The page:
Home > macro economics > No Chance of Inflation in Canada – Long Term

No Chance of Inflation in Canada – Long Term

Do you really think we are in inflation? When was the last time you paid for something that costs less than it did a year ago?… Never, that’s right… here is Canada’s historical inflation rate

If you want to know whether the bond market expects inflation or deflation, you don’t need to be a rocket scientist to figure out… it is very simple.

The implied or expected inflation rate is the difference between the yield on a nominal Government of Canada bond and the equivalent maturity real-return (see definition below) Government of Canada bond. The chart below clearly shows that markets expect inflation to hover in the 2% range in the long-term.

Real-return bonds are Government of Canada bonds on which the principal and coupon are adjusted based on the inflation rate as measured by the Consumer Price Index. If inflation is increasing, then the coupon and principal on a real-return bond increases proportionally.

Deflation means persistent negative year-over-year change in Consumer Price Index… from a historical perspective, Canada had 2 bouts of deflation – both during the Great Depression of the 1920s/30s.

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  1. September 10, 2010 at 5:29 PM | #1

    AFAIK, an RRB’s coupon is tied to CPI. Depending on how you define inflation, an RRB may not necessarily give an accurate proxy of changes in money supply. Another method you can use is to look at fixed-variable swap spreads which are not directly tied to a CPI model.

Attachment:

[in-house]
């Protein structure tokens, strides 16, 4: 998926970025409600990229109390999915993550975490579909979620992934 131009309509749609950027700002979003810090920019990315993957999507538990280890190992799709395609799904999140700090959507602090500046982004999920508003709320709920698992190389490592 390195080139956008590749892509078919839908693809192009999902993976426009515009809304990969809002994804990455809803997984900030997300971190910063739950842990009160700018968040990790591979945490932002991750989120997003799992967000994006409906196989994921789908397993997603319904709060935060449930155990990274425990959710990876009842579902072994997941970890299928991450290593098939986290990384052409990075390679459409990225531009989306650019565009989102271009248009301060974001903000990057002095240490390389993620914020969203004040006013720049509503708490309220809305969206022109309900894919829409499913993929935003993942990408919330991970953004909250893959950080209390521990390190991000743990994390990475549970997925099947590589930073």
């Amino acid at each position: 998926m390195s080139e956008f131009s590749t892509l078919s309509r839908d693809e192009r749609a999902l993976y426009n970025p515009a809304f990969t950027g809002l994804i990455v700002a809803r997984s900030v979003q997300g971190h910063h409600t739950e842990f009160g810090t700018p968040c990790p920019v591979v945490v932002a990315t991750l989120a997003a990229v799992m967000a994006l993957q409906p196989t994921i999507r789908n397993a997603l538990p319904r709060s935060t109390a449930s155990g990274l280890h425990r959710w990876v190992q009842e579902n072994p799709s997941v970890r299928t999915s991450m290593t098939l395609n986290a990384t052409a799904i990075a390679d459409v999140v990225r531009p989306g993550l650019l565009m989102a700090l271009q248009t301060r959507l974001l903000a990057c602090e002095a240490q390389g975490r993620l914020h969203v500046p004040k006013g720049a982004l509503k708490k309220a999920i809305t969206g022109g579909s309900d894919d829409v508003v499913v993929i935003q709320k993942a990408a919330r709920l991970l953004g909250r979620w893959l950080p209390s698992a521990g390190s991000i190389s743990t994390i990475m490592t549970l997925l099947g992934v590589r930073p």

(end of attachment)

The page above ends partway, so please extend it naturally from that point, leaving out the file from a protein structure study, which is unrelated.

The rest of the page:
• September 11, 2010 at 11:36 AM | #2

      RRB is tied to CPI as defined/measured by StatCan… i don’t think StatCan CPI is a true inflation measure but there are few alternate and broadly available measures…

      yes, that would be another way only if swap rates/spreads were readily disclosed and if there was a market for inflation linked swaps, right?

      • September 11, 2010 at 5:56 PM | #3

        I don’t know about Canada but there are USD denominated duration swaps readily traded through US OTC shops. You could probably synthesize a CAD one but I don’t know too much about that sort of thing.

        I guess what I’m seeing is a disconnect between long bond yields and reported CPI, which makes me skeptical to use CPI as an exclusive measure of inflation.

  2. September 13, 2010 at 12:49 AM | #4

    CPI is a very difficult to understand concept of recording inflation. My grocery bills says that there is an inflation, which is way more than 2%.

  1. January 2, 2011 at 2:47 PM | #1

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